Unable to find software that met its needs, the legal department of General Motors created some customized applications. The ideas and coding must have been outstanding since Corp. Counsel, Vol. 15, June 2008 at 104, explains one of the supplemental benefits. “Their work was so innovative that GM obtained four patents on the programs and sold them last year” for “a substantial sum.” GM thereby joined the ranks of several law departments that have obtained management-related patents or economic rights (See my post of Jan. 25, 2006: American Express’ patent on law-firm rate increases; April 9, 2006: Equitable’s license of its matter management system; Dec. 11, 2007: FMC’s patent on cost-management, Microsoft’s patent-classification software, CISCO’s e-discovery software, and Unisys’ TriPoint software; and June 4, 2007: Wal-Mart’s I-9 compliance package.).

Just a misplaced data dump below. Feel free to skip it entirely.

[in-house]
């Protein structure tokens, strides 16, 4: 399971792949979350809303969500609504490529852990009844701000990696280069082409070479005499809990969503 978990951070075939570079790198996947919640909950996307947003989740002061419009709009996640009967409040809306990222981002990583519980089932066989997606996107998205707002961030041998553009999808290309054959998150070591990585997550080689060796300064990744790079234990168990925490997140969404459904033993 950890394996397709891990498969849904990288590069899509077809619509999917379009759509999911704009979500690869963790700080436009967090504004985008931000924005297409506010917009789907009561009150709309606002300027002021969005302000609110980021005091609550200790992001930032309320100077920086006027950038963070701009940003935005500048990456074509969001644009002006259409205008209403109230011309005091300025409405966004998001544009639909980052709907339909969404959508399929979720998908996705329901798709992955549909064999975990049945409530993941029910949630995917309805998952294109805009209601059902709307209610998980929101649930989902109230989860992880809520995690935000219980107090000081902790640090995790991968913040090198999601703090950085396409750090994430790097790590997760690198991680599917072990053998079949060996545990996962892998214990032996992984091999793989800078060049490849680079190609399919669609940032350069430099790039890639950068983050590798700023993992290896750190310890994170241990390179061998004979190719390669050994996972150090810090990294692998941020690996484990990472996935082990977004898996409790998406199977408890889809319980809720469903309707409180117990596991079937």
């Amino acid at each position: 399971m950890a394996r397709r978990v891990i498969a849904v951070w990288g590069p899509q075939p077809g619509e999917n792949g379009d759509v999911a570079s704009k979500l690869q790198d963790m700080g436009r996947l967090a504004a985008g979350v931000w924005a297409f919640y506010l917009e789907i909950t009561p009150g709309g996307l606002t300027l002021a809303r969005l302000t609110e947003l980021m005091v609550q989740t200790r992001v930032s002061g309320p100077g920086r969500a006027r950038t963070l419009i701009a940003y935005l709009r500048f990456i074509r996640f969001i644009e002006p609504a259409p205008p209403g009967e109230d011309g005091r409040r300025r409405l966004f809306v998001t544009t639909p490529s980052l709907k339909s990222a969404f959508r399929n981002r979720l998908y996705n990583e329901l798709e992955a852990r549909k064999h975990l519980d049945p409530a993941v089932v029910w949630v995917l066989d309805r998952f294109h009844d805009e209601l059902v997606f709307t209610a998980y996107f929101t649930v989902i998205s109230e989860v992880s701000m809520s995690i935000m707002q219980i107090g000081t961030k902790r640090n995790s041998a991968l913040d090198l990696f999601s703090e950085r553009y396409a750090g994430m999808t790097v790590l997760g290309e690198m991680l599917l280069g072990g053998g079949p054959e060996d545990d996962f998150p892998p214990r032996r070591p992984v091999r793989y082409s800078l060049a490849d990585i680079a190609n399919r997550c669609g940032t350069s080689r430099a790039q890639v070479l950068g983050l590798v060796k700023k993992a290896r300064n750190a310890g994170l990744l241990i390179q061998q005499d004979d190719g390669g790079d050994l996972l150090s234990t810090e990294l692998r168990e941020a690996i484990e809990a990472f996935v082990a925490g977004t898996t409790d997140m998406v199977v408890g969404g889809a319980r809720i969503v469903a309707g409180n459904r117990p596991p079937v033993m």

I question the inclination of law departments to roll their own software (See my post of May 23, 2007: disadvantages of customized software, and 5 references cited.). But if you do decide to go down the path of customizing software, consider how to capture the value of what you create.